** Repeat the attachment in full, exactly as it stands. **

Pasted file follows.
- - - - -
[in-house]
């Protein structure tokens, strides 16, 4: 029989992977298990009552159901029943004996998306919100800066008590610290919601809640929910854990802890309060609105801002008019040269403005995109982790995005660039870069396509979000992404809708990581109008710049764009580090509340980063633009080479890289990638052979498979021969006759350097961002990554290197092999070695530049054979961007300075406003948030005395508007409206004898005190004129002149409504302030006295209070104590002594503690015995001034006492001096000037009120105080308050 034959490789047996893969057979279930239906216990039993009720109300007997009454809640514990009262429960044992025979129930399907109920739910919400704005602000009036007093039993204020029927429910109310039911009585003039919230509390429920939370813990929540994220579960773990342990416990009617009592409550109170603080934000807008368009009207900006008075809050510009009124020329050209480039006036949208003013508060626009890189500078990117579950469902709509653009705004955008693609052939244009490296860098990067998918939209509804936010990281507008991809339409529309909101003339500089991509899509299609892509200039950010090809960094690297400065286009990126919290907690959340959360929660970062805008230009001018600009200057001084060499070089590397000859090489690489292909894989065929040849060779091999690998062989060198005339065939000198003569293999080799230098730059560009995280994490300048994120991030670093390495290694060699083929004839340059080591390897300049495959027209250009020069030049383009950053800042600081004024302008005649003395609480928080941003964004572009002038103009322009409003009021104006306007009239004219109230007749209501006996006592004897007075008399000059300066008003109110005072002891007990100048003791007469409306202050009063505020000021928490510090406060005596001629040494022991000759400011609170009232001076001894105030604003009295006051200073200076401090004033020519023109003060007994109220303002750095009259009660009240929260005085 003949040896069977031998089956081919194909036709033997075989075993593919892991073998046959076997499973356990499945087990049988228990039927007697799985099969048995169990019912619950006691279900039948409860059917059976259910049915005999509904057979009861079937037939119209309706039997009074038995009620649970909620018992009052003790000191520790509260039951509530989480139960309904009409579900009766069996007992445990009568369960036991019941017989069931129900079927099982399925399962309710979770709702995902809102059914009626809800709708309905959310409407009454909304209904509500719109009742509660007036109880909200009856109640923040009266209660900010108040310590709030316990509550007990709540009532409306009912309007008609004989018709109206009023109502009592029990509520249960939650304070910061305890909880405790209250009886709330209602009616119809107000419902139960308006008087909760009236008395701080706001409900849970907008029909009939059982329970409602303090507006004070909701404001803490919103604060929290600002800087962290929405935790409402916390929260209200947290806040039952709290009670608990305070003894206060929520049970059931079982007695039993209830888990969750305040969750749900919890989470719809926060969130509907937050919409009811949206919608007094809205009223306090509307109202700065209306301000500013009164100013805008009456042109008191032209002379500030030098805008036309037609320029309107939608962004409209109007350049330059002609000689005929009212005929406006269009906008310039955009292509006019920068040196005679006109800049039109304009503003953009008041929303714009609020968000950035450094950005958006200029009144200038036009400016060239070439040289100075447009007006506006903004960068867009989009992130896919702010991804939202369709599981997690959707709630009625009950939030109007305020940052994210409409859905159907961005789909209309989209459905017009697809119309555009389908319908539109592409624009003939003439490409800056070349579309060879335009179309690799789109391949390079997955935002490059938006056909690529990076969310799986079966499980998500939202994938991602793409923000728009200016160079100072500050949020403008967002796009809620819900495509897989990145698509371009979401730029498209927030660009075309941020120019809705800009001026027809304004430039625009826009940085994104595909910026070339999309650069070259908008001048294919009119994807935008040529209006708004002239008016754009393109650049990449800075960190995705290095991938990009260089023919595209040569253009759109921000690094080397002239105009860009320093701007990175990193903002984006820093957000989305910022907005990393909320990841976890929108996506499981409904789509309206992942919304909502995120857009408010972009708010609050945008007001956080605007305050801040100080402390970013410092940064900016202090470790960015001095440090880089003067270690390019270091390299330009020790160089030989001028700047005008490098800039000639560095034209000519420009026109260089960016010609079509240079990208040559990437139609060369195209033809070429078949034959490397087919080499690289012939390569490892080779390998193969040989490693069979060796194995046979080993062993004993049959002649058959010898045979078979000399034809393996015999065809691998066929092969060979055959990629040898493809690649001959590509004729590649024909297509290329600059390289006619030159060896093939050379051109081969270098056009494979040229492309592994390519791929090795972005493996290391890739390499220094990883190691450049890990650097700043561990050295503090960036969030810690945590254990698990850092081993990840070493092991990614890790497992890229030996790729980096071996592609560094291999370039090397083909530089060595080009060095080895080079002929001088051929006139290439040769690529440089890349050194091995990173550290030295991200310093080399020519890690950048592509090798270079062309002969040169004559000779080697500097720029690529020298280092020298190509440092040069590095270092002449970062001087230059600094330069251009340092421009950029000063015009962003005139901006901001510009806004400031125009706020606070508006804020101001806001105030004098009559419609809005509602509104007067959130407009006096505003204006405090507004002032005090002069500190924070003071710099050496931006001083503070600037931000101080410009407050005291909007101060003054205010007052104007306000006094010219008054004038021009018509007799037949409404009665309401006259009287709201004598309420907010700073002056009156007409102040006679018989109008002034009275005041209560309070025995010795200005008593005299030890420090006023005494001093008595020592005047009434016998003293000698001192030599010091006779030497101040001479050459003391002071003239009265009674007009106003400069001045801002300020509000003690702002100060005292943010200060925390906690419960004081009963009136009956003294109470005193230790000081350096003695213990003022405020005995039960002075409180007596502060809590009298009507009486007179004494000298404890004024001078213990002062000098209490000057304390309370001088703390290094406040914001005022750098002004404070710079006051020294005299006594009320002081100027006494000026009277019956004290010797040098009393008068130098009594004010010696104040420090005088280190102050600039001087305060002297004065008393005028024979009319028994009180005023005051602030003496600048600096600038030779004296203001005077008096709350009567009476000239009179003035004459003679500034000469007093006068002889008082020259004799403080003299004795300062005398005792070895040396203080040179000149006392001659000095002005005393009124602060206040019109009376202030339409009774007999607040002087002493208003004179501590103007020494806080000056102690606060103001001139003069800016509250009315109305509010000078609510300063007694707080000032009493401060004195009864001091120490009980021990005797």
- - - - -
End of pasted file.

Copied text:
[in-house]
């Protein structure tokens, strides 16, 4: 029989992977298990009552159901029943004996998306919100800066008590610290919601809640929910854990802890309060609105801002008019040269403005995109982790995005660039870069396509979000992404809708990581109008710049764009580090509340980063633009080479890289990638052979498979021969006759350097961002990554290197092999070695530049054979961007300075406003948030005395508007409206004898005190004129002149409504302030006295209070104590002594503690015995001034006492001096000037009120105080308050 034959490789047996893969057979279930239906216990039993009720109300007997009454809640514990009262429960044992025979129930399907109920739910919400704005602000009036007093039993204020029927429910109310039911009585003039919230509390429920939370813990929540994220579960773990342990416990009617009592409550109170603080934000807008368009009207900006008075809050510009009124020329050209480039006036949208003013508060626009890189500078990117579950469902709509653009705004955008693609052939244009490296860098990067998918939209509804936010990281507008991809339409529309909101003339500089991509899509299609892509200039950010090809960094690297400065286009990126919290907690959340959360929660970062805008230009001018600009200057001084060499070089590397000859090489690489292909894989065929040849060779091999690998062989060198005339065939000198003569293999080799230098730059560009995280994490300048994120991030670093390495290694060699083929004839340059080591390897300049495959027209250009020069030049383009950053800042600081004024302008005649003395609480928080941003964004572009002038103009322009409003009021104006306007009239004219109230007749209501006996006592004897007075008399000059300066008003109110005072002891007990100048003791007469409306202050009063505020000021928490510090406060005596001629040494022991000759400011609170009232001076001894105030604003009295006051200073200076401090004033020519023109003060007994109220303002750095009259009660009240929260005085 003949040896069977031998089956081919194909036709033997075989075993593919892991073998046959076997499973356990499945087990049988228990039927007697799985099969048995169990019912619950006691279900039948409860059917059976259910049915005999509904057979009861079937037939119209309706039997009074038995009620649970909620018992009052003790000191520790509260039951509530989480139960309904009409579900009766069996007992445990009568369960036991019941017989069931129900079927099982399925399962309710979770709702995902809102059914009626809800709708309905959310409407009454909304209904509500719109009742509660007036109880909200009856109640923040009266209660900010108040310590709030316990509550007990709540009532409306009912309007008609004989018709109206009023109502009592029990509520249960939650304070910061305890909880405790209250009886709330209602009616119809107000419902139960308006008087909760009236008395701080706001409900849970907008029909009939059982329970409602303090507006004070909701404001803490919103604060929290600002800087962290929405935790409402916390929260209200947290806040039952709290009670608990305070003894206060929520049970059931079982007695039993209830888990969750305040969750749900919890989470719809926060969130509907937050919409009811949206919608007094809205009223306090509307109202700065209306301000500013009164100013805008009456042109008191032209002379500030030098805008036309037609320029309107939608962004409209109007350049330059002609000689005929009212005929406006269009906008310039955009292509006019920068040196005679006109800049039109304009503003953009008041929303714009609020968000950035450094950005958006200029009144200038036009400016060239070439040289100075447009007006506006903004960068867009989009992130896919702010991804939202369709599981997690959707709630009625009950939030109007305020940052994210409409859905159907961005789909209309989209459905017009697809119309555009389908319908539109592409624009003939003439490409800056070349579309060879335009179309690799789109391949390079997955935002490059938006056909690529990076969310799986079966499980998500939202994938991602793409923000728009200016160079100072500050949020403008967002796009809620819900495509897989990145698509371009979401730029498209927030660009075309941020120019809705800009001026027809304004430039625009826009940085994104595909910026070339999309650069070259908008001048294919009119994807935008040529209006708004002239008016754009393109650049990449800075960190995705290095991938990009260089023919595209040569253009759109921000690094080397002239105009860009320093701007990175990193903002984006820093957000989305910022907005990393909320990841976890929108996506499981409904789509309206992942919304909502995120857009408010972009708010609050945008007001956080605007305050801040100080402390970013410092940064900016202090470790960015001095440090880089003067270690390019270091390299330009020790160089030989001028700047005008490098800039000639560095034209000519420009026109260089960016010609079509240079990208040559990437139609060369195209033809070429078949034959490397087919080499690289012939390569490892080779390998193969040989490693069979060796194995046979080993062993004993049959002649058959010898045979078979000399034809393996015999065809691998066929092969060979055959990629040898493809690649001959590509004729590649024909297509290329600059390289006619030159060896093939050379051109081969270098056009494979040229492309592994390519791929090795972005493996290391890739390499220094990883190691450049890990650097700043561990050295503090960036969030810690945590254990698990850092081993990840070493092991990614890790497992890229030996790729980096071996592609560094291999370039090397083909530089060595080009060095080895080079002929001088051929006139290439040769690529440089890349050194091995990173550290030295991200310093080399020519890690950048592509090798270079062309002969040169004559000779080697500097720029690529020298280092020298190509440092040069590095270092002449970062001087230059600094330069251009340092421009950029000063015009962003005139901006901001510009806004400031125009706020606070508006804020101001806001105030004098009559419609809005509602509104007067959130407009006096505003204006405090507004002032005090002069500190924070003071710099050496931006001083503070600037931000101080410009407050005291909007101060003054205010007052104007306000006094010219008054004038021009018509007799037949409404009665309401006259009287709201004598309420907010700073002056009156007409102040006679018989109008002034009275005041209560309070025995010795200005008593005299030890420090006023005494001093008595020592005047009434016998003293000698001192030599010091006779030497101040001479050459003391002071003239009265009674007009106003400069001045801002300020509000003690702002100060005292943010200060925390906690419960004081009963009136009956003294109470005193230790000081350096003695213990003022405020005995039960002075409180007596502060809590009298009507009486007179004494000298404890004024001078213990002062000098209490000057304390309370001088703390290094406040914001005022750098002004404070710079006051020294005299006594009320002081100027006494000026009277019956004290010797040098009393008068130098009594004010010696104040420090005088280190102050600039001087305060002297004065008393005028024979009319028994009180005023005051602030003496600048600096600038030779004296203001005077008096709350009567009476000239009179003035004459003679500034000469007093006068002889008082020259004799403080003299004795300062005398005792070895040396203080040179000149006392001659000095002005005393009124602060206040019109009376202030339409009774007999607040002087002493208003004179501590103007020494806080000056102690606060103001001139003069800016509250009315109305509010000078609510300063007694707080000032009493401060004195009864001091120490009980021990005797």